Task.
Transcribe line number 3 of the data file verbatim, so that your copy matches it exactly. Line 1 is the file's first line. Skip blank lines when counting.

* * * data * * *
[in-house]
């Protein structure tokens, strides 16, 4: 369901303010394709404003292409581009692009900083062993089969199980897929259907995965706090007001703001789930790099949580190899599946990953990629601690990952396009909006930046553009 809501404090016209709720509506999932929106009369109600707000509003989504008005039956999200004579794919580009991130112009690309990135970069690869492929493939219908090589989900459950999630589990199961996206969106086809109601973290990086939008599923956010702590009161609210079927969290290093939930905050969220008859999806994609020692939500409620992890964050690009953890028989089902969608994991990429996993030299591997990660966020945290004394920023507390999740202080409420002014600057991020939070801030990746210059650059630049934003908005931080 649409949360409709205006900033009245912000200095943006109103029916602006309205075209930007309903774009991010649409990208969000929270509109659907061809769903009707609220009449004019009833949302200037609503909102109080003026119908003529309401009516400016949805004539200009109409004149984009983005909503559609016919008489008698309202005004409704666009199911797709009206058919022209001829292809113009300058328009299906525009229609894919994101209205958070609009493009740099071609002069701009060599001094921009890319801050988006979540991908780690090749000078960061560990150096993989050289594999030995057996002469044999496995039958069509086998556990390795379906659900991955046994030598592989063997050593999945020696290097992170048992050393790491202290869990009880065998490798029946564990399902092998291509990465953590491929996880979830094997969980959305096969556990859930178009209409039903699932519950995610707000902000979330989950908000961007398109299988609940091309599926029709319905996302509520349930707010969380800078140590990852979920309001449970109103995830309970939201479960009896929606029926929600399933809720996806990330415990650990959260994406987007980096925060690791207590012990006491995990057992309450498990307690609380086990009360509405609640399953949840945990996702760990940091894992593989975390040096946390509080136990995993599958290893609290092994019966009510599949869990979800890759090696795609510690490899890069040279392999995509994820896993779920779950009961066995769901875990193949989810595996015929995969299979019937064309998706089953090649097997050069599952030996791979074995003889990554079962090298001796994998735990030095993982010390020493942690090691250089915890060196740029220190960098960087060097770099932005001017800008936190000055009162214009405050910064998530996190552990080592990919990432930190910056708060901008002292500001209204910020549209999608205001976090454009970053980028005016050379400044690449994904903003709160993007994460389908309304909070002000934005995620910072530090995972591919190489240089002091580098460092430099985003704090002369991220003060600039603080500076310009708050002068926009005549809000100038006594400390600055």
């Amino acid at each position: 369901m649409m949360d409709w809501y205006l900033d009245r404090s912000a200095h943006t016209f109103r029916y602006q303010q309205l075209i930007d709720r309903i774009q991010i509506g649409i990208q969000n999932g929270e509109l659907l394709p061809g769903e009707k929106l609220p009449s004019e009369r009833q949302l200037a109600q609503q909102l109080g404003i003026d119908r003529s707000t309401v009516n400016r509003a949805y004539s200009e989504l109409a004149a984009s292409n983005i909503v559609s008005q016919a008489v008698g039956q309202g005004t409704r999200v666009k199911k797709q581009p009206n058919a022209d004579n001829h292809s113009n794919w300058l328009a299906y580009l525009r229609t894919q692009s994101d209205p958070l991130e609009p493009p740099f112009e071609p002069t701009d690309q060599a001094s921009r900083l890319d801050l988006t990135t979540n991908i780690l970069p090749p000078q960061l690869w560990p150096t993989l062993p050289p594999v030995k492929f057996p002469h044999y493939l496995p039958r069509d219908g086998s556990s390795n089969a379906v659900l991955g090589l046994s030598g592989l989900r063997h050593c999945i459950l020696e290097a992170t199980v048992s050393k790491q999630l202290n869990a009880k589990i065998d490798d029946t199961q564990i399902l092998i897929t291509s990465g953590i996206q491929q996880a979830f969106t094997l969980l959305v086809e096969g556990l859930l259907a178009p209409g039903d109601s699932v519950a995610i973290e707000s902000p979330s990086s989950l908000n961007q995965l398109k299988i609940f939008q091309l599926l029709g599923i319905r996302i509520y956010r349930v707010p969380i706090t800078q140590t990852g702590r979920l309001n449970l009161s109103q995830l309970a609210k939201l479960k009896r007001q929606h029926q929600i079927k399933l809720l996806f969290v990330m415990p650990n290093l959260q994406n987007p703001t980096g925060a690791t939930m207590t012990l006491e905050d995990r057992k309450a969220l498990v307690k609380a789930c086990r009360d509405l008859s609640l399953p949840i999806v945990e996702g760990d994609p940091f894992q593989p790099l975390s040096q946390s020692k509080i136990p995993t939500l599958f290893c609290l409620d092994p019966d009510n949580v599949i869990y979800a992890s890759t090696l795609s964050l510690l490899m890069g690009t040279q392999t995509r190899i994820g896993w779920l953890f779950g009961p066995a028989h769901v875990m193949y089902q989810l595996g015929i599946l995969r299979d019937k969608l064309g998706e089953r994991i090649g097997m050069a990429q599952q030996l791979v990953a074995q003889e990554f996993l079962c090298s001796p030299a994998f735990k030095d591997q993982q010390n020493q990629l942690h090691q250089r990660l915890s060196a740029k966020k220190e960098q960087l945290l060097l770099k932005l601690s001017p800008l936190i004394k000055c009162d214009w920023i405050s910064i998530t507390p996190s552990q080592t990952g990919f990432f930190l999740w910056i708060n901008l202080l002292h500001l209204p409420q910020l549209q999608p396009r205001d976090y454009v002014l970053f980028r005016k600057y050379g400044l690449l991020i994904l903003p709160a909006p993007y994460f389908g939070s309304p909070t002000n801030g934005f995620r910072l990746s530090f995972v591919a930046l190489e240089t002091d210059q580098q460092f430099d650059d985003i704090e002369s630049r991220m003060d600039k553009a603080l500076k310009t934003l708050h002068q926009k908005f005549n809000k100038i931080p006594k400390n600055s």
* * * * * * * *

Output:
């Amino acid at each position: 369901m649409m949360d409709w809501y205006l900033d009245r404090s912000a200095h943006t016209f109103r029916y602006q303010q309205l075209i930007d709720r309903i774009q991010i509506g649409i990208q969000n999932g929270e509109l659907l394709p061809g769903e009707k929106l609220p009449s004019e009369r009833q949302l200037a109600q609503q909102l109080g404003i003026d119908r003529s707000t309401v009516n400016r509003a949805y004539s200009e989504l109409a004149a984009s292409n983005i909503v559609s008005q016919a008489v008698g039956q309202g005004t409704r999200v666009k199911k797709q581009p009206n058919a022209d004579n001829h292809s113009n794919w300058l328009a299906y580009l525009r229609t894919q692009s994101d209205p958070l991130e609009p493009p740099f112009e071609p002069t701009d690309q060599a001094s921009r900083l890319d801050l988006t990135t979540n991908i780690l970069p090749p000078q960061l690869w560990p150096t993989l062993p050289p594999v030995k492929f057996p002469h044999y493939l496995p039958r069509d219908g086998s556990s390795n089969a379906v659900l991955g090589l046994s030598g592989l989900r063997h050593c999945i459950l020696e290097a992170t199980v048992s050393k790491q999630l202290n869990a009880k589990i065998d490798d029946t199961q564990i399902l092998i897929t291509s990465g953590i996206q491929q996880a979830f969106t094997l969980l959305v086809e096969g556990l859930l259907a178009p209409g039903d109601s699932v519950a995610i973290e707000s902000p979330s990086s989950l908000n961007q995965l398109k299988i609940f939008q091309l599926l029709g599923i319905r996302i509520y956010r349930v707010p969380i706090t800078q140590t990852g702590r979920l309001n449970l009161s109103q995830l309970a609210k939201l479960k009896r007001q929606h029926q929600i079927k399933l809720l996806f969290v990330m415990p650990n290093l959260q994406n987007p703001t980096g925060a690791t939930m207590t012990l006491e905050d995990r057992k309450a969220l498990v307690k609380a789930c086990r009360d509405l008859s609640l399953p949840i999806v945990e996702g760990d994609p940091f894992q593989p790099l975390s040096q946390s020692k509080i136990p995993t939500l599958f290893c609290l409620d092994p019966d009510n949580v599949i869990y979800a992890s890759t090696l795609s964050l510690l490899m890069g690009t040279q392999t995509r190899i994820g896993w779920l953890f779950g009961p066995a028989h769901v875990m193949y089902q989810l595996g015929i599946l995969r299979d019937k969608l064309g998706e089953r994991i090649g097997m050069a990429q599952q030996l791979v990953a074995q003889e990554f996993l079962c090298s001796p030299a994998f735990k030095d591997q993982q010390n020493q990629l942690h090691q250089r990660l915890s060196a740029k966020k220190e960098q960087l945290l060097l770099k932005l601690s001017p800008l936190i004394k000055c009162d214009w920023i405050s910064i998530t507390p996190s552990q080592t990952g990919f990432f930190l999740w910056i708060n901008l202080l002292h500001l209204p409420q910020l549209q999608p396009r205001d976090y454009v002014l970053f980028r005016k600057y050379g400044l690449l991020i994904l903003p709160a909006p993007y994460f389908g939070s309304p909070t002000n801030g934005f995620r910072l990746s530090f995972v591919a930046l190489e240089t002091d210059q580098q460092f430099d650059d985003i704090e002369s630049r991220m003060d600039k553009a603080l500076k310009t934003l708050h002068q926009k908005f005549n809000k100038i931080p006594k400390n600055s």